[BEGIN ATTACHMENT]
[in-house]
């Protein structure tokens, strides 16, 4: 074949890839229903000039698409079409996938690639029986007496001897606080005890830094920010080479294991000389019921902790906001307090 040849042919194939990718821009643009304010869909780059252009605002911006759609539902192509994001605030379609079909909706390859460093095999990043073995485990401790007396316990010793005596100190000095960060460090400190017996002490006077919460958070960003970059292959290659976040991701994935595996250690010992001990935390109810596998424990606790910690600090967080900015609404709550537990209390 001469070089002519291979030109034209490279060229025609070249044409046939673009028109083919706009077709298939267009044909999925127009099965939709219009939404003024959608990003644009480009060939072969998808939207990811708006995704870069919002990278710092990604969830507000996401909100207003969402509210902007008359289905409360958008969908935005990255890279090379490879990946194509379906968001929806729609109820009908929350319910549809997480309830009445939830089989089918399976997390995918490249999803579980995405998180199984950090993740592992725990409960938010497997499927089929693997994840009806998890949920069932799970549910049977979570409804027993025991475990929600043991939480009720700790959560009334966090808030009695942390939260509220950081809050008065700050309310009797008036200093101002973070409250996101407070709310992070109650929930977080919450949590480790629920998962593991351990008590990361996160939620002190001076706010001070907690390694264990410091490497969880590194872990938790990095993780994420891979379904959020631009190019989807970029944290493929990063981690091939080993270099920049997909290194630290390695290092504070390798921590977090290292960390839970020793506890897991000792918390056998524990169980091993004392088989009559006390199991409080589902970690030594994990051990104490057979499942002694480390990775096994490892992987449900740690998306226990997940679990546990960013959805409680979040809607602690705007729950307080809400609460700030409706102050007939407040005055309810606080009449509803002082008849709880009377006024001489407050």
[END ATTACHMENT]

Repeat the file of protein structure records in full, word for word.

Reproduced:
[in-house]
């Protein structure tokens, strides 16, 4: 074949890839229903000039698409079409996938690639029986007496001897606080005890830094920010080479294991000389019921902790906001307090 040849042919194939990718821009643009304010869909780059252009605002911006759609539902192509994001605030379609079909909706390859460093095999990043073995485990401790007396316990010793005596100190000095960060460090400190017996002490006077919460958070960003970059292959290659976040991701994935595996250690010992001990935390109810596998424990606790910690600090967080900015609404709550537990209390 001469070089002519291979030109034209490279060229025609070249044409046939673009028109083919706009077709298939267009044909999925127009099965939709219009939404003024959608990003644009480009060939072969998808939207990811708006995704870069919002990278710092990604969830507000996401909100207003969402509210902007008359289905409360958008969908935005990255890279090379490879990946194509379906968001929806729609109820009908929350319910549809997480309830009445939830089989089918399976997390995918490249999803579980995405998180199984950090993740592992725990409960938010497997499927089929693997994840009806998890949920069932799970549910049977979570409804027993025991475990929600043991939480009720700790959560009334966090808030009695942390939260509220950081809050008065700050309310009797008036200093101002973070409250996101407070709310992070109650929930977080919450949590480790629920998962593991351990008590990361996160939620002190001076706010001070907690390694264990410091490497969880590194872990938790990095993780994420891979379904959020631009190019989807970029944290493929990063981690091939080993270099920049997909290194630290390695290092504070390798921590977090290292960390839970020793506890897991000792918390056998524990169980091993004392088989009559006390199991409080589902970690030594994990051990104490057979499942002694480390990775096994490892992987449900740690998306226990997940679990546990960013959805409680979040809607602690705007729950307080809400609460700030409706102050007939407040005055309810606080009449509803002082008849709880009377006024001489407050």